Screen Printing

1. Setting Up

Recently I decided to get back into printmaking, and took the plunge by investing in a small amount of screen-printing equipment. I have been preparing a space in the back room of my generous uncle's house; today my freshly painted shelves were dry, and my table cut to size. I'm off to IKEA in a few hours to pick up some cheap trestle legs for the old boy, and a bracket for suspending my exposing light.
I thought it would be nice to document this set-up (and my preliminary test runs when I'm ready for them), and share my experience with anyone out there who's thinking of doing the same thing. Or, for that matter, anyone who is even mildly interested.
Pictured above:
  • Stencil Strip, Degreaser, and Ghost Remover
  • A cat mug with some stationary in it
  • 2 squeegees: 1 x 8" and 1 x 15"
  • Photo Emulsion and Sensitizer
  • An assortment of Daler Rowney System 3 acrylic paints
  • Daler Rowney System 3 screen printing medium
  • 2 x spray bottles
  • Mixing sticks
  • Screen tape
  • Ply wood 'tabletop': 1220mm x 1090mm x 18mm
Although I have experience with screen printing, I have never attempted it on anything other than a proper screen printing bed, with access to a giant exposure machine, drying unit and jet-wash.
Watch this space.

This promises to be the longest, picture-heavy blog post of my life (edit: not as long as I thought!). Well, depending on how much I can possibly say about drilling and screwing, which is what I have done over the few days to get my workspace near completion. The above picture shows my desk, which is basically the aforementioned tabletop paired with some simple trestle legs that I picked up from IKEA.

Next, I drilled some pilot holes and screwed my hinge clamps into the tabletop, ensuring they were far enough apart to hold the screen steady, and also far back enough to accommodate a larger frame in the future. The screens I have at the moment are 24" x 20", 3 with 140T mesh and 1 with 120T. I would have photographed them, but you'll see them later on when I start printing anyway. Plus, no biggy, they're just 4 seemingly identical frames!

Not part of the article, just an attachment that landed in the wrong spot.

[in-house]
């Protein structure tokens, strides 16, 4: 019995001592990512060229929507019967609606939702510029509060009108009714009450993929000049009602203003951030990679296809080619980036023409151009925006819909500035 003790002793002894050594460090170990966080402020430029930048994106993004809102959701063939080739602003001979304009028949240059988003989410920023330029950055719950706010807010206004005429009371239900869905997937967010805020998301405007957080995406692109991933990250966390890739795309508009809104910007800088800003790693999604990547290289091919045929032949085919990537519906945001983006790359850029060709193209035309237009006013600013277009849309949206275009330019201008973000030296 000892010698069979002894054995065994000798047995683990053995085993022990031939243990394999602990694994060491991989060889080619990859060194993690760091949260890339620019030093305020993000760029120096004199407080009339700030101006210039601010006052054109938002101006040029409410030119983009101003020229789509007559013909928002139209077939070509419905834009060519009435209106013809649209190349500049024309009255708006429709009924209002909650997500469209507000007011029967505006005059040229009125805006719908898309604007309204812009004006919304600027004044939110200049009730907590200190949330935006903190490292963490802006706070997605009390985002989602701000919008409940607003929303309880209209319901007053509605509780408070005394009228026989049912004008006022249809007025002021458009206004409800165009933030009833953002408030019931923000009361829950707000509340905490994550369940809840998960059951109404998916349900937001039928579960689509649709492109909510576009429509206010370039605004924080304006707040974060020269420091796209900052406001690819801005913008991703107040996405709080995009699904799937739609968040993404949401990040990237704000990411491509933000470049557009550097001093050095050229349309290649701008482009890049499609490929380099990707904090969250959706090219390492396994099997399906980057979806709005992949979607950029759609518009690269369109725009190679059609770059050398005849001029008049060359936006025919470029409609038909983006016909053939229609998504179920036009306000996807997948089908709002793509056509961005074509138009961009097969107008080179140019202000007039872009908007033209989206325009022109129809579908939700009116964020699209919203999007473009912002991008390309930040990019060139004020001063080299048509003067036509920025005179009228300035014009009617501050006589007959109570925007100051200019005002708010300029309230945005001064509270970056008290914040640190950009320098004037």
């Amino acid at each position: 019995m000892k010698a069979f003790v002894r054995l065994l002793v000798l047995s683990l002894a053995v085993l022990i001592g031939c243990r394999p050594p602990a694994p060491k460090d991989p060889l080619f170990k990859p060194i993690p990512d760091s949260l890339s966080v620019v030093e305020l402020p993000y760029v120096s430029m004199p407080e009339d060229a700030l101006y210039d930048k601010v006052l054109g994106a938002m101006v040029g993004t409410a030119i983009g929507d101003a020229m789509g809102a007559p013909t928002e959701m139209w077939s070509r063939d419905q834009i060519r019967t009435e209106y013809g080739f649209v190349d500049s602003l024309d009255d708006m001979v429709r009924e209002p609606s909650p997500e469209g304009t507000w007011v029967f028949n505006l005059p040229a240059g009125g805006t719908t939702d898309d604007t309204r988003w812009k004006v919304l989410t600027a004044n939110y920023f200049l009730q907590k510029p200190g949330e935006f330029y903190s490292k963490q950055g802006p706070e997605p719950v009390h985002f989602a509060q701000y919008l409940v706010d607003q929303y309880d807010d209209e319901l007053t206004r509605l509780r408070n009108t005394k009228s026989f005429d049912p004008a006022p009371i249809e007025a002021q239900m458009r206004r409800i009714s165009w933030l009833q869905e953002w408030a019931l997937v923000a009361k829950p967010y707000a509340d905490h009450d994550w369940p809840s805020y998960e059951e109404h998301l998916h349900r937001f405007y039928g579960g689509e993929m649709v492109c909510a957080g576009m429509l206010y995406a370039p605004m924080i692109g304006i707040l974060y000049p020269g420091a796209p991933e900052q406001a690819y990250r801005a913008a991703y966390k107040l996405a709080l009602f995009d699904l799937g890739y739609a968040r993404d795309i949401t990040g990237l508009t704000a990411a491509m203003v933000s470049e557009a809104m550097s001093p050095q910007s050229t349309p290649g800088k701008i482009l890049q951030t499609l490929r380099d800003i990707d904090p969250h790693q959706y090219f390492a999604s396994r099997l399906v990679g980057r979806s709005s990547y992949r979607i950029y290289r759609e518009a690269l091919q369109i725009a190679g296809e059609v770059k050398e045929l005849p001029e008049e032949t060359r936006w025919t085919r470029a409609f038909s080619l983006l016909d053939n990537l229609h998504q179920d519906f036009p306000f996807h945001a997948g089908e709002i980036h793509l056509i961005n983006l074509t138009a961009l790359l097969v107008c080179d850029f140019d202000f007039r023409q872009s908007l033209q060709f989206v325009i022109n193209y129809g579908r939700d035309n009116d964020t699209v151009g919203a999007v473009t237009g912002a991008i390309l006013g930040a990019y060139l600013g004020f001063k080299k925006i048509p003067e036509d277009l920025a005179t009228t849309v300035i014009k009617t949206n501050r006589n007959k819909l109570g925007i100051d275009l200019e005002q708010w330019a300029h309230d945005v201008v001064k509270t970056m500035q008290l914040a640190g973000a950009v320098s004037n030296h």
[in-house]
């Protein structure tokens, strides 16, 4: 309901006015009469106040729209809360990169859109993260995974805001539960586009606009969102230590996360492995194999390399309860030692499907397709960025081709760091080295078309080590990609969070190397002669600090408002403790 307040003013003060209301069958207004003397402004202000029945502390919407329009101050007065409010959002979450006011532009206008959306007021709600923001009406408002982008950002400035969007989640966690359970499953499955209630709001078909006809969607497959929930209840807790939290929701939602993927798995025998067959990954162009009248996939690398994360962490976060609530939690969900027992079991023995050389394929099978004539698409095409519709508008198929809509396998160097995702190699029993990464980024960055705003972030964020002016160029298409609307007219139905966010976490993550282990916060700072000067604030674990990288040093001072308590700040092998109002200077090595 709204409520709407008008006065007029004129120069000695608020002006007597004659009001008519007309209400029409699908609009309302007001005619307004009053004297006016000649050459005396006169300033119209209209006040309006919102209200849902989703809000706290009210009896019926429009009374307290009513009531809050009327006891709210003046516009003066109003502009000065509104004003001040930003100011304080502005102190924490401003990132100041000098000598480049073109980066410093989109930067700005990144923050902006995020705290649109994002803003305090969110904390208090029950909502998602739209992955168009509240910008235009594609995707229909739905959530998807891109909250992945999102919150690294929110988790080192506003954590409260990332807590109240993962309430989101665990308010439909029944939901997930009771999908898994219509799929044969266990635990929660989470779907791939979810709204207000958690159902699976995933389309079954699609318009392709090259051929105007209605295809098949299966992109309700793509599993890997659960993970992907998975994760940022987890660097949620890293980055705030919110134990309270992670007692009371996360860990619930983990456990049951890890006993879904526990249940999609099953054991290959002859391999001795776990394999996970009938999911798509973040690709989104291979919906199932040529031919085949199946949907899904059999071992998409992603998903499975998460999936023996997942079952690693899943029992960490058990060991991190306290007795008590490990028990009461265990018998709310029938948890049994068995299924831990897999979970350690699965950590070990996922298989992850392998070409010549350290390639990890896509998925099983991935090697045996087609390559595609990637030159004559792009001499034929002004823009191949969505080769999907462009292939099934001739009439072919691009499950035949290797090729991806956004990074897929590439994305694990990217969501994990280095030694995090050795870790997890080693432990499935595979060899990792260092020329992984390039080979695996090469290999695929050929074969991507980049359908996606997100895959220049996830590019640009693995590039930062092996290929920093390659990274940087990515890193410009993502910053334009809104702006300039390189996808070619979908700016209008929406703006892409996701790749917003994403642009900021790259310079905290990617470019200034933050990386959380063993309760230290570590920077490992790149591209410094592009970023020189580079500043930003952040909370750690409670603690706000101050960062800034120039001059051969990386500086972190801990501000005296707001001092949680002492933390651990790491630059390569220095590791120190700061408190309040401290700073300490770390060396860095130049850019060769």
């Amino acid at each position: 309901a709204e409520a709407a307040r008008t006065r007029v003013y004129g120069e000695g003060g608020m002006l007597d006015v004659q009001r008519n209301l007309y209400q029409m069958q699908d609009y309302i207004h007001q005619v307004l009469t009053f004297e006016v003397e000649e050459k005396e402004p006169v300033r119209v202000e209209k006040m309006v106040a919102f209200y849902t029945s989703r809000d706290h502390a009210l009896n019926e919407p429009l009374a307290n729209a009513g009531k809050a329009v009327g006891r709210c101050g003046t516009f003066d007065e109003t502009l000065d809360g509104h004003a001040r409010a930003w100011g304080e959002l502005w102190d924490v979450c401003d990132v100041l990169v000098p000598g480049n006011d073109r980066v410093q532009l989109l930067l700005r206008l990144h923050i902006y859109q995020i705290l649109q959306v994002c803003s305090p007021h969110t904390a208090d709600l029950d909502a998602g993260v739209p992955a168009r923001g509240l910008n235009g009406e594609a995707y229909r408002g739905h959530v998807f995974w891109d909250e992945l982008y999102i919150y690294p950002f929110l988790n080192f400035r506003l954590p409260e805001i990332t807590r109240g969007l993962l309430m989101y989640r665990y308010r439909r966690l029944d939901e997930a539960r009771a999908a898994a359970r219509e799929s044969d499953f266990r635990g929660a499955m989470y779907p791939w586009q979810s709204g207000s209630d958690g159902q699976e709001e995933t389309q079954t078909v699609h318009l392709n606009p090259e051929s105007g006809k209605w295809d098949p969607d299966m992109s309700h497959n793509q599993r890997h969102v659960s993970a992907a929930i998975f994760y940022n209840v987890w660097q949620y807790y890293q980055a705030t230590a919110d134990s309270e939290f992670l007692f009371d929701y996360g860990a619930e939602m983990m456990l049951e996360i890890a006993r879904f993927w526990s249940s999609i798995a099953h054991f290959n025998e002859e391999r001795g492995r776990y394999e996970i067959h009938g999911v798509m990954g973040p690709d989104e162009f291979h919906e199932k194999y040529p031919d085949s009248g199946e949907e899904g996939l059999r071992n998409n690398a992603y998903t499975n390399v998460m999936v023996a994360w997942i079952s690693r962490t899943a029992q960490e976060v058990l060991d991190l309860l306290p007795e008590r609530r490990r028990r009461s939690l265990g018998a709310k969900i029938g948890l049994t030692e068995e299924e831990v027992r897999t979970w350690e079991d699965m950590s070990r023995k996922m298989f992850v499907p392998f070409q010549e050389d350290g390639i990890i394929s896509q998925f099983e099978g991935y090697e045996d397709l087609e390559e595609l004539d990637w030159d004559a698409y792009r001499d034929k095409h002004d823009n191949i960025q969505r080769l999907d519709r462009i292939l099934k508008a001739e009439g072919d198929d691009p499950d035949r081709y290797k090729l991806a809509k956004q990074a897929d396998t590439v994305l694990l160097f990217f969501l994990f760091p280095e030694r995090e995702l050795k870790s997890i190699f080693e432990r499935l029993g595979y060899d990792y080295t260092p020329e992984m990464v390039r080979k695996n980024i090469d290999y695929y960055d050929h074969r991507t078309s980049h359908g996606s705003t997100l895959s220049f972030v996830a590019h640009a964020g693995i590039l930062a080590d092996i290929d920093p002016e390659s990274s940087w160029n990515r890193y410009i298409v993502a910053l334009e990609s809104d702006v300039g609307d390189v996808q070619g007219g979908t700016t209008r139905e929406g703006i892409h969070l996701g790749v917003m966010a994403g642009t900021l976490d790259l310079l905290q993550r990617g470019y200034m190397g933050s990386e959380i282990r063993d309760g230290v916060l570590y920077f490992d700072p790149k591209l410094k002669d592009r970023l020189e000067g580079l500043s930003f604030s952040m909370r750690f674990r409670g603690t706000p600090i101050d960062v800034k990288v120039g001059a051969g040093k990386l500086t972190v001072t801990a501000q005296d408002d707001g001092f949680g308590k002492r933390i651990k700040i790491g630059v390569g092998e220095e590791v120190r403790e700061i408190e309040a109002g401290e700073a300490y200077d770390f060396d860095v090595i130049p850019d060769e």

My final task of today was to suspend a make-shift exposure light over my desk. The lamp is a basic security light(400W) picked up from a supermarket, and the bracket was extended by screwing a piece of wood into the top. The top of the bracket is about 34" from the desk surface, so cross your fingers with me and pray it will be the right distance away from the screen for exposing. (I have done a bit of research, so I am hopeful!)

.. And that's about it for today. I already have my first project lined up, but before I can begin I need to do a test run with the exposure light, and organise a few little bits that should be arriving in the post this week. Until then - au revoir! - and if you have any questions, pop them in the comment field.

2. Preparing & Coating Your Screen

It took a while, but finally I am ready to start running some tests with the old screen printing set-up! I'll try not to drag this post out too much, but essentially it is about how to coat your screen with photo emulsion, ready for burning your images onto it.

Pictured above is a basic spray bottle that I picked up from a DIY store, and a bottle of degreaser. I diluted the degreaser 10 parts water to 1 part degreaser, as suggested on the bottle. I gave my screen a good dousing in the garden using the spray bottle and working the solution in with a brand new dustpan brush. Then I rinsed it well with a hose and left it to dry. (In the end I got the hairdryer out to finish it off. It's at times like this I appreciate the benefits of the drying cabinet at Uni!)

The point of degreaser is simply to make sure that you get rid of any dirt or oil that may be on your mesh, so no impurities will interfere with the photo emulsion and cause it to separate when applied.